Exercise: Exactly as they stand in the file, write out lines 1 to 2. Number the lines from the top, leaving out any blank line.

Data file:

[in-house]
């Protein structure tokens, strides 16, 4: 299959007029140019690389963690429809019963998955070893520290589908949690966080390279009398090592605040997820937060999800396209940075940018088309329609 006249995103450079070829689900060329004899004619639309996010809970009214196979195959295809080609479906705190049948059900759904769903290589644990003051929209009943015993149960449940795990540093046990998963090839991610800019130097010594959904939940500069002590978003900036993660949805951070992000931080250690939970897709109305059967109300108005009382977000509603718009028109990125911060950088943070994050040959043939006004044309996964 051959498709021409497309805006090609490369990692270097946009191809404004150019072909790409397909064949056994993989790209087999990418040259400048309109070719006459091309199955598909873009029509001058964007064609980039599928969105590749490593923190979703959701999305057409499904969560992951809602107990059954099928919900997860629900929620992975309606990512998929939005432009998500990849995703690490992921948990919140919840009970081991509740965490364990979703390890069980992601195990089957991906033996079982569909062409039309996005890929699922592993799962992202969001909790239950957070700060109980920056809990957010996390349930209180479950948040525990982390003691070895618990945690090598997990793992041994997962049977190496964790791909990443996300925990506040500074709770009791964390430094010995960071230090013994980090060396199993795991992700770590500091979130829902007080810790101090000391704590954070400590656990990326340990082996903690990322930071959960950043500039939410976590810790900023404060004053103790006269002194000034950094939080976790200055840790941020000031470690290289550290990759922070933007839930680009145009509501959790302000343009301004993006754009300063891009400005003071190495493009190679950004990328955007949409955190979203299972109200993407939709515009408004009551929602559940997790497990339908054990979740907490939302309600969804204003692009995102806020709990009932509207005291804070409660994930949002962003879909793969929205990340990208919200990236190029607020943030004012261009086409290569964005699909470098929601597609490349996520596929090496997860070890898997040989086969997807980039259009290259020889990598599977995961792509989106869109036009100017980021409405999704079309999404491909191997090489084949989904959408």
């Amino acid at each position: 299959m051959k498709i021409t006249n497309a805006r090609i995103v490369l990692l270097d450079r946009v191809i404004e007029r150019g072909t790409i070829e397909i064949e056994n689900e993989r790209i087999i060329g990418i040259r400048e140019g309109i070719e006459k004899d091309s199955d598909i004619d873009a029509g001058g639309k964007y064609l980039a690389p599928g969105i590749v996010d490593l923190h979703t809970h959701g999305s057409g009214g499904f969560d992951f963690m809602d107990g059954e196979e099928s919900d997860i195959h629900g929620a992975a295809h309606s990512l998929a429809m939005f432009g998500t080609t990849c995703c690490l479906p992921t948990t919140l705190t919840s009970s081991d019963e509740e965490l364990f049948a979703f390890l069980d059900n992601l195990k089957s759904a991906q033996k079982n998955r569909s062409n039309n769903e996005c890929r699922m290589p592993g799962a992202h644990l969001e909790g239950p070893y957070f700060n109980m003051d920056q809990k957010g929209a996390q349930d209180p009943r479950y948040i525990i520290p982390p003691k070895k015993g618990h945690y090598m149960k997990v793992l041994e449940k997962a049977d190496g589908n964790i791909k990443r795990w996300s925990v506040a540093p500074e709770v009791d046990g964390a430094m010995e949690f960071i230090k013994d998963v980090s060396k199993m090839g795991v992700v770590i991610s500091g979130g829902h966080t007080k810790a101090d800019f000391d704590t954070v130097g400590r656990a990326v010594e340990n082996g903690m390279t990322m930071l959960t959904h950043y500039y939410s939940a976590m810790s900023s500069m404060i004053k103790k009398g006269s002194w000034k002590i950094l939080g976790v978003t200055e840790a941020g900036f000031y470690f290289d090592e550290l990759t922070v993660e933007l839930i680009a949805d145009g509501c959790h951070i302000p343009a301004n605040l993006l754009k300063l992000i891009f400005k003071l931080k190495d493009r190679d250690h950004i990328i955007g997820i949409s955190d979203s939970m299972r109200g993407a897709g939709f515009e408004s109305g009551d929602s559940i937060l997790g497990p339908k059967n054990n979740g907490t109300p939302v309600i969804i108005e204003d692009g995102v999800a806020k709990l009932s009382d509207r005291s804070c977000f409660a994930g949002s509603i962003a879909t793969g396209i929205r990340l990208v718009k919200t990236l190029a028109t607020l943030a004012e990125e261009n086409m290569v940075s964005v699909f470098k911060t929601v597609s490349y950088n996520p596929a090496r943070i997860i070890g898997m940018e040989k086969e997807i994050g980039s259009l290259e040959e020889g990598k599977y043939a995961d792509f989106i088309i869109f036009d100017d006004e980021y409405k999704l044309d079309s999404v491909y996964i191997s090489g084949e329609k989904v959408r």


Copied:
[in-house]
């Protein structure tokens, strides 16, 4: 299959007029140019690389963690429809019963998955070893520290589908949690966080390279009398090592605040997820937060999800396209940075940018088309329609 006249995103450079070829689900060329004899004619639309996010809970009214196979195959295809080609479906705190049948059900759904769903290589644990003051929209009943015993149960449940795990540093046990998963090839991610800019130097010594959904939940500069002590978003900036993660949805951070992000931080250690939970897709109305059967109300108005009382977000509603718009028109990125911060950088943070994050040959043939006004044309996964 051959498709021409497309805006090609490369990692270097946009191809404004150019072909790409397909064949056994993989790209087999990418040259400048309109070719006459091309199955598909873009029509001058964007064609980039599928969105590749490593923190979703959701999305057409499904969560992951809602107990059954099928919900997860629900929620992975309606990512998929939005432009998500990849995703690490992921948990919140919840009970081991509740965490364990979703390890069980992601195990089957991906033996079982569909062409039309996005890929699922592993799962992202969001909790239950957070700060109980920056809990957010996390349930209180479950948040525990982390003691070895618990945690090598997990793992041994997962049977190496964790791909990443996300925990506040500074709770009791964390430094010995960071230090013994980090060396199993795991992700770590500091979130829902007080810790101090000391704590954070400590656990990326340990082996903690990322930071959960950043500039939410976590810790900023404060004053103790006269002194000034950094939080976790200055840790941020000031470690290289550290990759922070933007839930680009145009509501959790302000343009301004993006754009300063891009400005003071190495493009190679950004990328955007949409955190979203299972109200993407939709515009408004009551929602559940997790497990339908054990979740907490939302309600969804204003692009995102806020709990009932509207005291804070409660994930949002962003879909793969929205990340990208919200990236190029607020943030004012261009086409290569964005699909470098929601597609490349996520596929090496997860070890898997040989086969997807980039259009290259020889990598599977995961792509989106869109036009100017980021409405999704079309999404491909191997090489084949989904959408």